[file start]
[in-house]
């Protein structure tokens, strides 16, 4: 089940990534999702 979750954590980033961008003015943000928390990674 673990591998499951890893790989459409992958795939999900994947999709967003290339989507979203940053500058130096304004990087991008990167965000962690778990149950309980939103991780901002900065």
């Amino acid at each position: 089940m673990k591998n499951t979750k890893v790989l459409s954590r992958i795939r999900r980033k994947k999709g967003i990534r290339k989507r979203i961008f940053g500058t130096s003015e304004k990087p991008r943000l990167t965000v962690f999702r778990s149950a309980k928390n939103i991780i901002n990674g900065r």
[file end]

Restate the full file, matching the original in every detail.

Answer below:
[in-house]
């Protein structure tokens, strides 16, 4: 089940990534999702 979750954590980033961008003015943000928390990674 673990591998499951890893790989459409992958795939999900994947999709967003290339989507979203940053500058130096304004990087991008990167965000962690778990149950309980939103991780901002900065």
């Amino acid at each position: 089940m673990k591998n499951t979750k890893v790989l459409s954590r992958i795939r999900r980033k994947k999709g967003i990534r290339k989507r979203i961008f940053g500058t130096s003015e304004k990087p991008r943000l990167t965000v962690f999702r778990s149950a309980k928390n939103i991780i901002n990674g900065r």